where contains the eigenvectors (ENMs) of and is a diagonal matrix of (complex) eigenvalues. As discussed earlier, the real and imaginary components of the eigenvalue indicate the decay rate and period, respectively, of the particular ENM. The effect of a particular ENM can be effectively removed by increasing the damping rate of the particular ENM and recalculating using (11). For the full LIM, damping time scales range from about 2.5 to 46 months (Table 1). We arbitrarily set the damping time scale for a particular ENM (or pair of ENMs) to 0.1 month, recalculate , and determine the seasonal correlations for the new AMM predictions. We note that while this process does not completely remove the ENM, the mode is so rapidly damped that it does not contribute substantially to growth in the model (other modified damping rates were tested with little effect on the results). This process was repeated for each of the nine sets of ENMs (six pairs of complex ENMs and three real ENMs). Two sets of ENMs were found to affect the seasonal correlations strongly: modes (8-month damping time scale and 130-month period) and mode 1 (46-month damping time scale). The resulting modified LIMs will be referred to as LIM-6/7 and LIM-1.
The seasonal correlations between the actual AMM and the AMM that is predicted by LIM-6/7 or LIM-1 are plotted in Fig. 10. For reference, the spatial structures of ENMs 1 and 7 are plotted in Fig. 11. Removal of modes has a large impact on the seasonal correlations for boreal winter and spring AMM variability (Fig. 10a). In particular, the period of high correlations for predictions of January–May AMM variations, with lead times of 3–8 months, is largely gone for predictions made with LIM-6/7. The imaginary component of ENM7 (Fig. 11b) exhibits positive SST anomalies in the central equatorial Pacific and a positive AMM-like structure in the tropical Atlantic. This mode represents the relationship between tropical Pacific ENSO variability and the AMM (Covey and Hastenrath 1978; Giannini et al. 2001). In contrast, the seasonal correlations from LIM-1 (Fig. 10b) are still large for predictions of the boreal spring AMM, but they are reduced for predictions of the late boreal summer through early winter (August–January). The spatial structure of ENM1 (Fig. 11c) is very similar to the final condition associated with OPT2 (see Table 1) and the final condition associated with the AMM-optimal from the MA-TA LIM (Fig. 8d), highlighting the role of ENM1 in long-term AMM predictability.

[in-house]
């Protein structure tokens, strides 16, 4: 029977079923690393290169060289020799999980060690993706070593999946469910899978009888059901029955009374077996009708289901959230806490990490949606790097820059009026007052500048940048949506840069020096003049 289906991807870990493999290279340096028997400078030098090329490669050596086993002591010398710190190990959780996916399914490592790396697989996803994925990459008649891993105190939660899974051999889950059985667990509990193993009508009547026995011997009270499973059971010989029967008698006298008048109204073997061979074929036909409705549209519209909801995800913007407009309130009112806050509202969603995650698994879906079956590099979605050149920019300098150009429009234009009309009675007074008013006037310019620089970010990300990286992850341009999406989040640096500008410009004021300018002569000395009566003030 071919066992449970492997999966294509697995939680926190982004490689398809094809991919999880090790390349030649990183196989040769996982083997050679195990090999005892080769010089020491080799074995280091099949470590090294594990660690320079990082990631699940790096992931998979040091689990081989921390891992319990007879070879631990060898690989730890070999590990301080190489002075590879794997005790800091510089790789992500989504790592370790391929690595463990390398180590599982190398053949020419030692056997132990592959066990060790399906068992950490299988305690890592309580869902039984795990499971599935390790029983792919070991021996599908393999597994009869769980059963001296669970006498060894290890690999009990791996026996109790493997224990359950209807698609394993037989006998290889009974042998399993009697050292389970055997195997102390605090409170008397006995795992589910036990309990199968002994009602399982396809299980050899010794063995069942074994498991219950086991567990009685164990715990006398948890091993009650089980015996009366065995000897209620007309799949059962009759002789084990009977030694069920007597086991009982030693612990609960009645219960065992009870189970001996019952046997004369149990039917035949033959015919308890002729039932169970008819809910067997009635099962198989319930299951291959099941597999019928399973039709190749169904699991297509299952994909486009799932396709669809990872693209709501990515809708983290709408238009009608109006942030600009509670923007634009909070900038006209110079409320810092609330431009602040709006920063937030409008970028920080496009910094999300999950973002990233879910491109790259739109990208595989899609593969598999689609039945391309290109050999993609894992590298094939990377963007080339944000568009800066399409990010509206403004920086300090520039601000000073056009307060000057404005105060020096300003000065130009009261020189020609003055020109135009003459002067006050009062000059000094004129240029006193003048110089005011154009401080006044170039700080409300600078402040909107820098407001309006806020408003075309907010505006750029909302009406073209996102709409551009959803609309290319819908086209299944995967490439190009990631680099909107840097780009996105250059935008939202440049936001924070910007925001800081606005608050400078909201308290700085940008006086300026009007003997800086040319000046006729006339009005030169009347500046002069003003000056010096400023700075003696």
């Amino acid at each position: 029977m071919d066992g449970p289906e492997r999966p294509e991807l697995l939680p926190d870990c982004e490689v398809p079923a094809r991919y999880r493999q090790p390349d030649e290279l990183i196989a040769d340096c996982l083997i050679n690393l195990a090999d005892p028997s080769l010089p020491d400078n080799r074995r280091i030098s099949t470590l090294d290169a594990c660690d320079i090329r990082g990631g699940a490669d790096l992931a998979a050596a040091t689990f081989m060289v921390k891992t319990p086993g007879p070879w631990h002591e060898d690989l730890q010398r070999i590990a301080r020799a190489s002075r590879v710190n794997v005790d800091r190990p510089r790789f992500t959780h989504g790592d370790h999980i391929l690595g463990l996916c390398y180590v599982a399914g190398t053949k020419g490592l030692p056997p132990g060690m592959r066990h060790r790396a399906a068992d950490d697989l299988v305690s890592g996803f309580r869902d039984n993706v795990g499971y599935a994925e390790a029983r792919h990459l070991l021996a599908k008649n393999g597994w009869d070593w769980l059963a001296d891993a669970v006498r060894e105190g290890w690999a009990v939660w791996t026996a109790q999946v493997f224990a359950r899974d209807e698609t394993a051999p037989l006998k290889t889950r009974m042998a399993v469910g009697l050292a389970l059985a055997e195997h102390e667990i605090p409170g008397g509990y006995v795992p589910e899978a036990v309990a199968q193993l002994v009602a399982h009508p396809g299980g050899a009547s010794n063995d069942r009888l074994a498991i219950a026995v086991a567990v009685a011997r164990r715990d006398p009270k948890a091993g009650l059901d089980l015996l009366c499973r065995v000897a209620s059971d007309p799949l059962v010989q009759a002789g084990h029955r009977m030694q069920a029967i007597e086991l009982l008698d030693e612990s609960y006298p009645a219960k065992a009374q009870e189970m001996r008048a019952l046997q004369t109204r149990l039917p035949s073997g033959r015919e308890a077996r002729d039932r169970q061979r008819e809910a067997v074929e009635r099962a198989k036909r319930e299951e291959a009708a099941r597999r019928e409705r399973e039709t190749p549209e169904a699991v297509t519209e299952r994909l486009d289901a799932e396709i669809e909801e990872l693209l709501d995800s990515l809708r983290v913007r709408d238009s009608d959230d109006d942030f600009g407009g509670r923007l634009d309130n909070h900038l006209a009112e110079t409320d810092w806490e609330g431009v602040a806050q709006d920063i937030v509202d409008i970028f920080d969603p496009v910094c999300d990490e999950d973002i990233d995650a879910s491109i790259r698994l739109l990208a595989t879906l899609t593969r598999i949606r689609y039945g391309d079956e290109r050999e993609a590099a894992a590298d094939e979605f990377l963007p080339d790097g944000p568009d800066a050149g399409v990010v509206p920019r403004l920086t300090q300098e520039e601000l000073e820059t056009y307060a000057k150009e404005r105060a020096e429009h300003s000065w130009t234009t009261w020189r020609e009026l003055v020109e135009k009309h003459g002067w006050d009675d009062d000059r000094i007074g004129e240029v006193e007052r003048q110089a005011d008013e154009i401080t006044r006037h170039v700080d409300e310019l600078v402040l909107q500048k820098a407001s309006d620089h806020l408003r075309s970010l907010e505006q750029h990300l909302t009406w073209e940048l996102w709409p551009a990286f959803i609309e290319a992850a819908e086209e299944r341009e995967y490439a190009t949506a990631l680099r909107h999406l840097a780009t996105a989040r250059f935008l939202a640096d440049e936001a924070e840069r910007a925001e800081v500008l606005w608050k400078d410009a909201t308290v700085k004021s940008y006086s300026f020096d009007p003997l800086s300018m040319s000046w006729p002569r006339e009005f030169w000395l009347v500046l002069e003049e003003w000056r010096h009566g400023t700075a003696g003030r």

5. Conclusions and discussion
Atlantic Meridional Mode (AMM) predictability and variability is investigated using linear inverse modeling (LIM). A LIM is constructed over a region that includes the tropical Pacific, tropical Atlantic, and mid- to high-latitude Atlantic. The two structures that experience optimal growth (OPT1 and OPT2) under an energy-norm are related to tropical Pacific ENSO variations (Penland and Sardeshmukh 1995) and variations that resemble the atlantic multidecadal oscillation (AMO)/AMM. Of note for the second structure are two bands of initial SST anomalies in the mid- to high-latitude North Atlantic, along about 40° and 60°N that lead to AMM-like anomalies in the tropics some 3–12 months later. The same structure of initial conditions in the mid- to high-latitude North Atlantic emerges when optimal growth structures are calculated relative to an AMM-norm. The LIM shows reasonable skill over a modified persistence forecast for late boreal spring AMM predictions (about a 25% reduction in error variance) and some skill for long-lead (12 months) forecasts of the ASO AMM (about 10%–15% reduction in error variance). It is not clear whether the reduced error variance for long-lead forecasts of ASO AMM variations will provide any societally useful skill.